“This changes everything.” Those were my words when Nature and other science journals reported mapping the gut microbiome in June of 2013. Since then, my gut microbiome has been changing everything in my world, too. Last month I spent 6 days in the hospital with a condition known as ITP–idiopathic thrombocytopenia purpura, basically staring down a condition that never impacted how I felt, but put me at grave risk for spontaneous hemorrhage.
I woke up on a Thursday morning with a single blood blister in my mouth. After a quick peruse on the internet, I dismissed it as probably linked to dental work done earlier in the week. I couldn’t so easily dismiss the additional blisters erupting throughout the day. By the time I peered into my mouth after an evening workshop, I counted 13. Not willing to venture into Kaiser’s ER at 10 pm, I vowed to call my doctor in the morning–but I didn’t get that far. I woke at 3am and counted 17, found a rash on my legs and remembered I saw a few unexplained bruises when I dressed for bed the night before. Something was wrong with my blood, and the after hours nurse on the phone said, “Get in here now.”
ITP: Idiopathic Means They Don’t Know
With platelets measured at 1000 (normal 150,000-450-000/ml3 ), I was immediately treated with IVIg, a bag of platelets, and 80 mg prednisone. Frank and I both swallowed hard when we were told I would be admitted. With so few platelets I was at extreme risk. I spent the next 6 days reading, watching movies, getting flowers and seeing friends at Spa Kaiser, while madly researching this bizarre and shocking development.
I didn’t respond to the initial treatment and my hematologist recommended taking the next drug, rituxan. Reading the disclosure papers brought tears to my eyes. I had already contemplated the dark side of my condition, I didn’t want to voluntarily take a drug that could kill me six different ways without ruling out other factors–especially the one linking my new diagnosis to my gut and the increasing gastric distress I had managed to mostly keep in denial over the past couple of years.
WHAT’S MY GUT GOT TO DO WITH IT?
With prednisone on board, I had an excess of time and energy to research my condition. (As far as I’m concerned, it’s legal speed) I stumbled across several accounts of ITP linked to h pylori, a gut bacterium known to cause ulcers and other gastric distress. When it came time to sign off on the rituxan treatment, I requested tests to rule out my gut hypothesis first, and my hematologist agreed to hold off on the scarier drug. Both tests came back positive, I was prescribed a cocktail of antibiotics,and watched my platelets recover enough to be discharged. During the course of antibiotic therapy, my platelet count rebounded geometrically, and 10 days after discharge I measured within a normal range.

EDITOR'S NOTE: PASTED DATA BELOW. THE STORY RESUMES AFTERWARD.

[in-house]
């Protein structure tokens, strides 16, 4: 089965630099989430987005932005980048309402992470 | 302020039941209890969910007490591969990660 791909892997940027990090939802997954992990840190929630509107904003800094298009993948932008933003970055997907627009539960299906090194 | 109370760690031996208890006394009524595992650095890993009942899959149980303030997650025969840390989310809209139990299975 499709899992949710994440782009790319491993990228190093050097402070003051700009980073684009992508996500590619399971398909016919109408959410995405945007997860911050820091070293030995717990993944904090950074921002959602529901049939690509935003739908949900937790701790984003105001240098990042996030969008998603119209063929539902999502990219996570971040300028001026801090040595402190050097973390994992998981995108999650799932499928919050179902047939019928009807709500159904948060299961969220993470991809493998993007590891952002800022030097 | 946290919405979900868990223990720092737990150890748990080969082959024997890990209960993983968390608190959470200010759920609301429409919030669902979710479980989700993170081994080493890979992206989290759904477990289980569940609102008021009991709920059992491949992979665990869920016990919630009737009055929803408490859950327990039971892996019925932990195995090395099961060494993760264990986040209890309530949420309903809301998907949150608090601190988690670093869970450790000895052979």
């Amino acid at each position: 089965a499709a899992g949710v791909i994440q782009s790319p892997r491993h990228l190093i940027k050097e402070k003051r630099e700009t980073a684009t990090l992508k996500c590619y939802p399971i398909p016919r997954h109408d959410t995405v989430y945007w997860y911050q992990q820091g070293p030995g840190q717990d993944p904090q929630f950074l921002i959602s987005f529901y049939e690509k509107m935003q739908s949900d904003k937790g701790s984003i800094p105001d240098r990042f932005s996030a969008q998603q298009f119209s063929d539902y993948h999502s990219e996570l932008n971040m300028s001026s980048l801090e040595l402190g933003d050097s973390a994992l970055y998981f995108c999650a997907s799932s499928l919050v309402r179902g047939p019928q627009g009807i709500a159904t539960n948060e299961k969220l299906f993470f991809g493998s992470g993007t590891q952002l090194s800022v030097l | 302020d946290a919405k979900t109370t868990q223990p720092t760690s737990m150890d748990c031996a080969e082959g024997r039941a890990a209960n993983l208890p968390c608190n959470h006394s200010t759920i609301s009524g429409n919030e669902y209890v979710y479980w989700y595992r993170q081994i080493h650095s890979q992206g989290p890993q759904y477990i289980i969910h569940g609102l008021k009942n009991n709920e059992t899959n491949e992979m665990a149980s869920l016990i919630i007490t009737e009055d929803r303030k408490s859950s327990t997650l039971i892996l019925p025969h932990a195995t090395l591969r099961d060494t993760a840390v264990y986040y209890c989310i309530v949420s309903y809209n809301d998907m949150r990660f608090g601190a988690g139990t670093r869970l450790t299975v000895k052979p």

Did treating the h pylori trigger the rebound? Would I have recovered spontaneously? We’ll never know, but now I am curious enough to want to know more. Ironically, I had already scheduled a time to meet with integrative gastroenterologist, Dr. Farshid Sam Rahbar, before my hurrah in the hospital. Over time more of my clients complain of GI tract problems, and I looked to find a someone to work with me. As we met, we discussed his work and I jumped at the chance to have a breath test, but would need to wait a few weeks. Just enough time to wrangle Frank and Noah into my scheme. I wanted to see a range of results, and I already know the best kind of learning is personal.
THE TEST DIET
So yesterday we embarked on the pre-test diet: eggs, chicken and fish with some dairy. Oil, chicken broth, salt and pepper. White bread and white rice. That’s it. No vegetables, no fruit, no beans, legumes, nuts or seeds. Frank felt deprived. Noah claimed he felt irritated and not satisfied. I felt out of sorts all day. But we mostly followed the diet, and this morning we will test our breath every twenty minutes over two hours of time. The breath test will measure hydrogen and methane production by the bacteria in our gut and Dr. Rahbar will interpret the results.
I noticed that while taking the antibiotics last month that my gut symptoms markedly improved, especially during the time in the hospital when I ate no starch or sugar. But real life demands more energy that I can get with eating only protein and produce. I prudently added more beans and a few more whole grains to my diet, and I am experiencing more gas and bloating–even though it is nothing like before. I wonder if other microbes are a play.
I’m grateful that I treated the h pylori, but now I am wondering what else or if the h pylori is truly gone. Gut microbes are notoriously hardy, able to survive an absurd range acid concentrations in the stomach. I am all questions at this point.
I am also curious about the role the gut plays in other arenas as well: 70% of our immune system resides in our gut, gut health impacts mental health, as well as signaling hunger and satiety and a host of other conditions. In a previous blog this summer I shared Dr. Stephanie Seneff’s concerns about glyphosate and it’s impact on gut health. She outlines a variety of health conditions impacted by our guts. In an earlier 2012 blog, I discussed the impact of raw milk and Noah’s gut. Consuming raw milk and using probiotics calmed his overactive gut considerably. I could probably write about Frank’s gut, but we already know that his reoccurring bouts of GI distress have everything to do lunch at his favorite taqueria. He might as well drink the salsa.
It’s almost 8 am and we are ready to begin. This breath test is another piece of information, and I can’t wait to find out what else there is to learn about my gut. Thanks to Frank and Noah’s willingness to play guinea pig , I get to find out even more.